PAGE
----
University of Oxford secures proton beam therapy research cash

Proton beam machine, Prague Image copyright PA
Image caption Proton beam therapy is said to have fewer side effects than high-energy X-rays

Funding for a £110m cancer research centre in Oxford has been announced.

The Precision Cancer Medicine Institute at the University of Oxford will carry out research into proton beam therapy, which uses a particle beam to destroy cancer cells.

It comes after the parents of brain tumour patient, Ashya King, five, took him from a Southampton hospital, against medical advice for the therapy.

NHS patients must travel to America or Switzerland for the treatment.

The NHS currently only sends patients abroad if their care team thinks they are a suitable candidate for proton beam therapy.

What is proton beam therapy?

  • It uses charged particles instead of X-rays to deliver radiotherapy for cancer patients
  • The treatment allows high energy protons to be targeted directly at a tumour, reducing the dose to surrounding tissues and organs
  • In general, it gives fewer side-effects compared to high energy X-ray treatments
  • It can be used to treat spinal cord tumours, sarcomas near the spine or brain, prostate cancer, lung cancer, liver cancer and some children's cancers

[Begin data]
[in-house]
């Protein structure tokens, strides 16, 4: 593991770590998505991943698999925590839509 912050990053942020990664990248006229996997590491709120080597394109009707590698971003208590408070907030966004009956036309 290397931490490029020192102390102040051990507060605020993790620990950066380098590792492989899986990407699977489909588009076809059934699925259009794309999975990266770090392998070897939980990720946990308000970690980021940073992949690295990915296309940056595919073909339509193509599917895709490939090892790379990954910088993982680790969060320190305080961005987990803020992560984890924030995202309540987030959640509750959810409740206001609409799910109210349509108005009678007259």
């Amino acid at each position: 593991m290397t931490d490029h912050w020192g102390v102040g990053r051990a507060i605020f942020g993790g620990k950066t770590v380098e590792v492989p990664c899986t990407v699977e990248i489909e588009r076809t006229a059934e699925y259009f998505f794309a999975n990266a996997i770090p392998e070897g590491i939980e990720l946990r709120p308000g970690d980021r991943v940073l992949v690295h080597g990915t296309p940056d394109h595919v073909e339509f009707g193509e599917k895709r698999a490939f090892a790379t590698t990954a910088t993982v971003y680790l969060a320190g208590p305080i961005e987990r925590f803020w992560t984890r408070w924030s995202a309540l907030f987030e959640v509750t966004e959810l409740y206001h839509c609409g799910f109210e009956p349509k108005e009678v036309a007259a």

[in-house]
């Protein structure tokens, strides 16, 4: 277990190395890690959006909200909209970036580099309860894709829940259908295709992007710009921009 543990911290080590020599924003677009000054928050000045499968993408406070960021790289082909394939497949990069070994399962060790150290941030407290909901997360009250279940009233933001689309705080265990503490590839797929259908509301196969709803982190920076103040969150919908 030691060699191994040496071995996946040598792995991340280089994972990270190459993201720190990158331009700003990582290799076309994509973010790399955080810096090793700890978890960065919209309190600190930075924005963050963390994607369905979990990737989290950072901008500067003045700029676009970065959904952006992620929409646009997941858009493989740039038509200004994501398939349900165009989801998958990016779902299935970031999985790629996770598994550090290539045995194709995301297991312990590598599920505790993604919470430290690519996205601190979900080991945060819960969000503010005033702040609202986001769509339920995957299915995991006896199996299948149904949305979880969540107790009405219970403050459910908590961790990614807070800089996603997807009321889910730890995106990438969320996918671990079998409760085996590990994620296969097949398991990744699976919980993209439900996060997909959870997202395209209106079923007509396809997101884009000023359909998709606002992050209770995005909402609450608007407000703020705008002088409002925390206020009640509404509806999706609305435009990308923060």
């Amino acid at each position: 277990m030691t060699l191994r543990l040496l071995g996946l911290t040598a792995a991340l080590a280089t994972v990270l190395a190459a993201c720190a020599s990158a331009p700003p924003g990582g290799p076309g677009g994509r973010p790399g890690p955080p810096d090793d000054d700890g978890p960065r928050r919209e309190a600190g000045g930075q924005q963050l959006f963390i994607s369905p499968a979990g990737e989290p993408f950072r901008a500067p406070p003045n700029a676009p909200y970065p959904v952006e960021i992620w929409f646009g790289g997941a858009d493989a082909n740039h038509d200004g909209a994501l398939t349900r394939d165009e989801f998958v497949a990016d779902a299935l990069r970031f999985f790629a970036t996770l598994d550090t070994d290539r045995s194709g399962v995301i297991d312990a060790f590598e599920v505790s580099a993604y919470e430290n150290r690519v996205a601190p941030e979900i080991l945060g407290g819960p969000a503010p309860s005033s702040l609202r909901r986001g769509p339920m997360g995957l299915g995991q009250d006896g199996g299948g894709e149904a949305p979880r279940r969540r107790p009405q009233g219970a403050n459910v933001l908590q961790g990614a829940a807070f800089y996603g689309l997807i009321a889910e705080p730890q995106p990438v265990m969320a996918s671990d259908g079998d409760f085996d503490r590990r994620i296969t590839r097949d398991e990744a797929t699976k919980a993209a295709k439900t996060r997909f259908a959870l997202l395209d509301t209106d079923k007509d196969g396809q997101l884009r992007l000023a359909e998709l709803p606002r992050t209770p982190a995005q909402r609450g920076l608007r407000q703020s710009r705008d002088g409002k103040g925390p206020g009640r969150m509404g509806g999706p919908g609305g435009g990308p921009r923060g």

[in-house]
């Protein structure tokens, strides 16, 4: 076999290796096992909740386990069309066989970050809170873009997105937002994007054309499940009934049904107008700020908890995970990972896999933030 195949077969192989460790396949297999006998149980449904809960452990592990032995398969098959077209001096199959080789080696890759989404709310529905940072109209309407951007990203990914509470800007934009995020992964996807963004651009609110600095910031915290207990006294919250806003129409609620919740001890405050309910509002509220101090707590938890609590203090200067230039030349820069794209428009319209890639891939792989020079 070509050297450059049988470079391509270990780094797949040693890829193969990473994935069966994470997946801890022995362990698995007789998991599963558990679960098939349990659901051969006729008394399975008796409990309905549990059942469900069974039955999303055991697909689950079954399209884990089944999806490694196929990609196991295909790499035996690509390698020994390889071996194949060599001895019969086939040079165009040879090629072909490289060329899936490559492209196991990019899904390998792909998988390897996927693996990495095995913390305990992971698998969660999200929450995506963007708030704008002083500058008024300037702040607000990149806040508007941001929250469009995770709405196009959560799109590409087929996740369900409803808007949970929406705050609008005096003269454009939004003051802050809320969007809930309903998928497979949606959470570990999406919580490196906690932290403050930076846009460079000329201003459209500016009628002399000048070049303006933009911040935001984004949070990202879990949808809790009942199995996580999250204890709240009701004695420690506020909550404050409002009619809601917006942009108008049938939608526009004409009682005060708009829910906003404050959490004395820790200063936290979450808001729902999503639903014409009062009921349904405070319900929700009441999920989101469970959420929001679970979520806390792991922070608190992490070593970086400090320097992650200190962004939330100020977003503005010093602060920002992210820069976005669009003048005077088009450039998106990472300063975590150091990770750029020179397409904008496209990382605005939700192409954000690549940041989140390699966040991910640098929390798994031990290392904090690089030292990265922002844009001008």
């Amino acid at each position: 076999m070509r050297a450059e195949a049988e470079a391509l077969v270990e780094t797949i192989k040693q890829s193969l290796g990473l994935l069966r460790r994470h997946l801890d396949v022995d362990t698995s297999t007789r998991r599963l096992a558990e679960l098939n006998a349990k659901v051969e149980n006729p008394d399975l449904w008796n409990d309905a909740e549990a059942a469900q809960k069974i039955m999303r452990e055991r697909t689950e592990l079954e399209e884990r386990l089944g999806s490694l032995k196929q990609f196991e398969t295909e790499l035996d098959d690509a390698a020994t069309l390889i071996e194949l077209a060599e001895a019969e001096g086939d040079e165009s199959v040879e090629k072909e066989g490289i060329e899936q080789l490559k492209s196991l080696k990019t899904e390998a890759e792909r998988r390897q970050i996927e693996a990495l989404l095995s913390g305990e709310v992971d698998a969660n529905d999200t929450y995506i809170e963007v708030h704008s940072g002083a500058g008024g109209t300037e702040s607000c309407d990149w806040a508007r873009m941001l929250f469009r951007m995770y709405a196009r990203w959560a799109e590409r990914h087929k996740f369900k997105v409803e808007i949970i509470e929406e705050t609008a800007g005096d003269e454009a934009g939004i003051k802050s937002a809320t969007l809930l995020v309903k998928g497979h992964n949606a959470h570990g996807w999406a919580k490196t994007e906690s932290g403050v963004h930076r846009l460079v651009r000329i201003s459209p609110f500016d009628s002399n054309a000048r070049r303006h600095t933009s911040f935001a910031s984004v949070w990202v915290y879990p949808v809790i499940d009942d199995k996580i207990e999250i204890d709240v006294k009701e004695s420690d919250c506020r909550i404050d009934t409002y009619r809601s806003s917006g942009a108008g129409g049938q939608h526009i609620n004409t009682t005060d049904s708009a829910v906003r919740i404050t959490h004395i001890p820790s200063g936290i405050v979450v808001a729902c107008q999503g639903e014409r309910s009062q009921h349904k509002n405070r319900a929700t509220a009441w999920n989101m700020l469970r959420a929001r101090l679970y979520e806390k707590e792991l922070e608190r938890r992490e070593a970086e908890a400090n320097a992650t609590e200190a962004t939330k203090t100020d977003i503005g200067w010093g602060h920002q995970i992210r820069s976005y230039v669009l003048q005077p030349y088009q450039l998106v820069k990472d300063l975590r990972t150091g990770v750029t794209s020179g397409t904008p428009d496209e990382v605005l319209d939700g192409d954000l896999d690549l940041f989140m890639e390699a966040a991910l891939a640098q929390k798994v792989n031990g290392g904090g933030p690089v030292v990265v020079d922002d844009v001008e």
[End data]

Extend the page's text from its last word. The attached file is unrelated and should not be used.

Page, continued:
Sources: NHS England, Cancer Research UK

The centre is expected to be built at the Churchill Hospital Old Road Campus site in three to five years.

It will be funded from a £35m grant from the Higher Education Funding Council for England through its UK Research Partnership Investment Fund.

The University of Oxford said the remaining funds would come from investors.

Two proton beam centres for the treatment of specific cancers, in Manchester and London are expected to open by 2017.

Image copyright AP
Image caption Ashya King is undergoing treatment at the Proton Therapy Centre in Prague

The centre will be lead by Professor Gillies McKenna from the University of Oxford.

"If you look at what cures cancer, in 90% of cases it is surgery or radiotherapy," he said.

"We need to focus on cancer at an early stage where surgery and radiotherapy remain options for patients, but where even with these treatments, the outcomes remain poor."

Ashya's parents, Brett and Naghmeh King, sparked an international police hunt when they removed their son and travelled to Spain on 28 August without medical consent.

His parents were arrested in Spain and held in a Madrid prison. Ashya was admitted to a Spanish hospital, prompting a public outcry.

A High Court judge approved a move to Prague to receive proton beam therapy after the couple had been released from police custody.

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